Benefits for Child Care Workers: How the State Could Help through a Medicaid Waiver
Keywords:Childcare workers, child care, Medicaid, health insurance, health care, low-income workers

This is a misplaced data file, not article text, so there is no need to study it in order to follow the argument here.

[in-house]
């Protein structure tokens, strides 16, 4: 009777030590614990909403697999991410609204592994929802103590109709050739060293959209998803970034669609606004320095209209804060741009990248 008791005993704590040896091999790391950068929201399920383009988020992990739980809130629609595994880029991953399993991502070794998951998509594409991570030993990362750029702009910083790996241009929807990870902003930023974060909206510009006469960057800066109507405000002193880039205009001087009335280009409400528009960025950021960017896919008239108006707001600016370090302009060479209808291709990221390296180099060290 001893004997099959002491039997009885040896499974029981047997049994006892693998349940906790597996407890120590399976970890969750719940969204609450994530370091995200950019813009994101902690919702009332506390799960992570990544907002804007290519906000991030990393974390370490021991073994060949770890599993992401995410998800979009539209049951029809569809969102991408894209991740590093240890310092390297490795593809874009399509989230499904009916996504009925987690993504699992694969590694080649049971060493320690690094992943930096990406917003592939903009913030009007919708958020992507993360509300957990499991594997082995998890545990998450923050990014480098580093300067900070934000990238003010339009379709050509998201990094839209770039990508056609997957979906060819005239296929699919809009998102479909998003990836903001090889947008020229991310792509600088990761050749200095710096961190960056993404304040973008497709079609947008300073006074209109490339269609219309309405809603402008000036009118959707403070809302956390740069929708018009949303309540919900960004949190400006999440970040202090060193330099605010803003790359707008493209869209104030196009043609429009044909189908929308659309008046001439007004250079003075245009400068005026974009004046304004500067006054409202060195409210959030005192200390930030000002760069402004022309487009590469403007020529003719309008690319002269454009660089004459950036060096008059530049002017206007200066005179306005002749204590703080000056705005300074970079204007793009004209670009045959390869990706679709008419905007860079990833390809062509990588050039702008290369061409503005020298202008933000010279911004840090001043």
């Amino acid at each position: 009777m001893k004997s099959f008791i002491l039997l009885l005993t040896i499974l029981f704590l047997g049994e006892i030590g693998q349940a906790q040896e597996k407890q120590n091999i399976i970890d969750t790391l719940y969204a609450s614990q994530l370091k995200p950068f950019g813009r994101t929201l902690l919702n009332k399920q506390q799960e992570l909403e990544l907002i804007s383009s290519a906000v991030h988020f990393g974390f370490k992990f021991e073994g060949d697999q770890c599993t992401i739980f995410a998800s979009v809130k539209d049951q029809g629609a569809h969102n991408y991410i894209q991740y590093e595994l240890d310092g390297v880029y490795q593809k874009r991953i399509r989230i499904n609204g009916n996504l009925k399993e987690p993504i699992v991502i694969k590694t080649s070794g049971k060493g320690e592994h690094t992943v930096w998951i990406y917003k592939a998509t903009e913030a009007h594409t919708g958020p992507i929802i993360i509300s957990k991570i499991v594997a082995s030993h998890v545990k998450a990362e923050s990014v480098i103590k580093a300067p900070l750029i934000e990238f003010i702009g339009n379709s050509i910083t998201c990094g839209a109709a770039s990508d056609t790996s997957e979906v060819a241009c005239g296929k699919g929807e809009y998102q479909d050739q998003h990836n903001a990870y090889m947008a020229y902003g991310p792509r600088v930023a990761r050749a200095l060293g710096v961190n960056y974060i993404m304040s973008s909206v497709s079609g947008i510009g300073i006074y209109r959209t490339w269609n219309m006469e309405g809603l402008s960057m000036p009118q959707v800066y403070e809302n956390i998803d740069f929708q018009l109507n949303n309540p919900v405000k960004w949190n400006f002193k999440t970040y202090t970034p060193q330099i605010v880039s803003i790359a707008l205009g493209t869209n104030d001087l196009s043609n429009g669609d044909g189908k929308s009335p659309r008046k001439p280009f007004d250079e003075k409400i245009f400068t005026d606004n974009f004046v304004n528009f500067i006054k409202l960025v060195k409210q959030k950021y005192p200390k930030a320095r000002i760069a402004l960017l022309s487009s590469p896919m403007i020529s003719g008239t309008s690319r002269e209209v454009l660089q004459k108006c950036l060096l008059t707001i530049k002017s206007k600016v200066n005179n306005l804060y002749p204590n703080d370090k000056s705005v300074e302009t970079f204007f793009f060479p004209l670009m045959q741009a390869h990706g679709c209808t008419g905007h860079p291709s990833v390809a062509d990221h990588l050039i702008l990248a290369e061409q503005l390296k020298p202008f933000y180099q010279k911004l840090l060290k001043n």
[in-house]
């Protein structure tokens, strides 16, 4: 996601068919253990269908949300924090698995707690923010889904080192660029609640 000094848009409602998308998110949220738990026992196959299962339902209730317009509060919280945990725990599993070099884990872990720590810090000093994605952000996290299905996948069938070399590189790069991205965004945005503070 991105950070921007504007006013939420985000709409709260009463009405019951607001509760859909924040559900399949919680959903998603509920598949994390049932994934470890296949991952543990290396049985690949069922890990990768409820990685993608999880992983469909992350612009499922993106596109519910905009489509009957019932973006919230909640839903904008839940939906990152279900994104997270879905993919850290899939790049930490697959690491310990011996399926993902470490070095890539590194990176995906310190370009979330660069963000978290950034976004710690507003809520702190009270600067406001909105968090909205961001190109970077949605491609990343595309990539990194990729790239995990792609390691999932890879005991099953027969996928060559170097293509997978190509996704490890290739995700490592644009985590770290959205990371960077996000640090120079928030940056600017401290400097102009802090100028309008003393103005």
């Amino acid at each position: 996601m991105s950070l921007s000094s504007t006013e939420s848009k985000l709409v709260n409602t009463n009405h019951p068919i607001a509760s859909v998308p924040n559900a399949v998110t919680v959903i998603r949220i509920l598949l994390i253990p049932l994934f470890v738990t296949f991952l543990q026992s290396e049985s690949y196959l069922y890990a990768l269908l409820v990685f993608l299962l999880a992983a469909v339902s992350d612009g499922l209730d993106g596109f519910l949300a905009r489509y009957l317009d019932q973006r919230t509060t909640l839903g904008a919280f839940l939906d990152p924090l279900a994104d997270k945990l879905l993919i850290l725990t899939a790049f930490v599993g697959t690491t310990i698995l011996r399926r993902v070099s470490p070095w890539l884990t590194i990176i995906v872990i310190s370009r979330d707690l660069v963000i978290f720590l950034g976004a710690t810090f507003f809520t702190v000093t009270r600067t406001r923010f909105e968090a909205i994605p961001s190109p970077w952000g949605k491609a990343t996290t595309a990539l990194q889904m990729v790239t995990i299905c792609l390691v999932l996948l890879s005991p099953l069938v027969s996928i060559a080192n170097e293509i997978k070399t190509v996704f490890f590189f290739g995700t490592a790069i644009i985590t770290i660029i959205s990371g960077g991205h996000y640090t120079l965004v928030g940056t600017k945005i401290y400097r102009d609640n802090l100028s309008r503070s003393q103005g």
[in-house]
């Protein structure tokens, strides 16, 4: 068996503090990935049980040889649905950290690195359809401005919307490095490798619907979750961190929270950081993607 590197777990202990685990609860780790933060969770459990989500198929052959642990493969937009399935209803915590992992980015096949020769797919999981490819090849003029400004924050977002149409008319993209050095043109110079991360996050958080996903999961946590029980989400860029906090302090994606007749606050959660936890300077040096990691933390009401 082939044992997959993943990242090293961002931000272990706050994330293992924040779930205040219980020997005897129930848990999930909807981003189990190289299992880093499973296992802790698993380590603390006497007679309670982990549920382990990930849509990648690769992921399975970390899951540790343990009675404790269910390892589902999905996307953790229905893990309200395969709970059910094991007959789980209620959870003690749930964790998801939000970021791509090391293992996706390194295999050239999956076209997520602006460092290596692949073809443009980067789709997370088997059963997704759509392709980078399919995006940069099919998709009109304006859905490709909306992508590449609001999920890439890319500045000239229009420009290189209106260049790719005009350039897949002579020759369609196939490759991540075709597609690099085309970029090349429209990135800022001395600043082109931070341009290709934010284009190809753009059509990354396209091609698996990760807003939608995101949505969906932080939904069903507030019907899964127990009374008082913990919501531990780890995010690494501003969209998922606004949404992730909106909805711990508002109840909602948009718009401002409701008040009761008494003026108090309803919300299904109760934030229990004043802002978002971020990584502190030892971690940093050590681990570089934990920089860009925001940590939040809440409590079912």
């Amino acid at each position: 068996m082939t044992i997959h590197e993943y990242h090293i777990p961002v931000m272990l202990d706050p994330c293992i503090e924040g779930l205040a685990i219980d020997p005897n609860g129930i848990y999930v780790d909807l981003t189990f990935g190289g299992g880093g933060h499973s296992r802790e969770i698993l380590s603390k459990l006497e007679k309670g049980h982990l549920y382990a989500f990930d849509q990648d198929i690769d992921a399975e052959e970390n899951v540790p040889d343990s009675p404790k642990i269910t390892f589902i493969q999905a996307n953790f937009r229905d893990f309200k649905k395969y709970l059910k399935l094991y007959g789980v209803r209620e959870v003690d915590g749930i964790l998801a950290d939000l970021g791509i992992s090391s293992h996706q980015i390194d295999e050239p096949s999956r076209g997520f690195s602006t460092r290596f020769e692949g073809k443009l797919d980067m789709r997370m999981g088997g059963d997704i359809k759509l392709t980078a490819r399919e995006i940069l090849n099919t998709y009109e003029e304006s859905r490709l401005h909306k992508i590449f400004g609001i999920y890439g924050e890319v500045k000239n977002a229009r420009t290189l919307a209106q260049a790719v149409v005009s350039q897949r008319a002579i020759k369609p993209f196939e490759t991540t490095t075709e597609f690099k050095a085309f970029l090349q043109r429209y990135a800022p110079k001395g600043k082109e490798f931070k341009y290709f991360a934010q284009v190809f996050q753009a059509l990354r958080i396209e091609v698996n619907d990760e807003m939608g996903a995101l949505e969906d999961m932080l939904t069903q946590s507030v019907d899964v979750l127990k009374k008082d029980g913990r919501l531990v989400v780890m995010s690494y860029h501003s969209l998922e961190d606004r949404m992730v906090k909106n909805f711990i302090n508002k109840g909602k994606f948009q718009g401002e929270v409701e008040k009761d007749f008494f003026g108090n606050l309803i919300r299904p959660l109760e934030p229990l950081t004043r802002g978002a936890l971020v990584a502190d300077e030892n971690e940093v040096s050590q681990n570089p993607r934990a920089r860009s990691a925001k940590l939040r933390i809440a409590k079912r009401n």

Child care is expensive, and many parents struggle to afford care; furthermore, even though child care costs are high, child care providers in the United States (US) are not making a living wage. Child care professionals (ages 0-5 in child care homes or centers) earn less income than Kindergarten teachers, pre-K teachers, non-farm animal caretakers, and the US estimate of all workers’ annual median salary (Bureau of Labor Statistics, 2020a, 2020b). Workers in comparable professions are also usually offered benefits for their labor, which child care professionals are not (Kwon, 2019; National Survey of Early Care and Education Project Team, 2020; Otten et al., 2019; Whitebook, McLean, Austin, & Edwards, 2018). This often necessitates use of public assistance. Because many child care workers are not provided access to health insurance or other health-related benefits through their employers, they must seek access to health care in other ways. Additionally, turnover rates among child care workers are high, and wages and benefits are a large part of the reason why child care professionals leave their jobs (McDougald Scott, 2021a). This policy analysis (a) reviewed the current struggle (as of May 2021) that child care workers in the United States (in general) and South Carolina (in particular) experience compared with employees in other fields; and (b) explore options (particularly a Medicaid waiver option) that might improve the situation. South Carolina (SC) is one of the 13 states that have not expanded Medicaid; most of the 13 states are in Southern United States (US) region, which makes an extrapolation of SC research reasonable. Lessons learned from SC childcare data should reflect closely what may be found in other non-expansion states, but research from the literature review will not be SC-specific. Relevant peer-reviewed, government documents, state and national data, and grey literature were reviewed and analyzed. There have been ongoing efforts (although insufficient even in more successful efforts) with mixed results to improve the pay for child care workers for decades. Progress for earning a living wage will require a systems overhaul for early education, but child care providers cannot wait for workforce environmental improvements. Action must be taken now to augment the shortage of healthcare access for child care providers. In SC, Medicaid helps some child care workers receive access to health care, but expansion through Medicaid waiver 1115 would include many more child care workers who do not currently have access.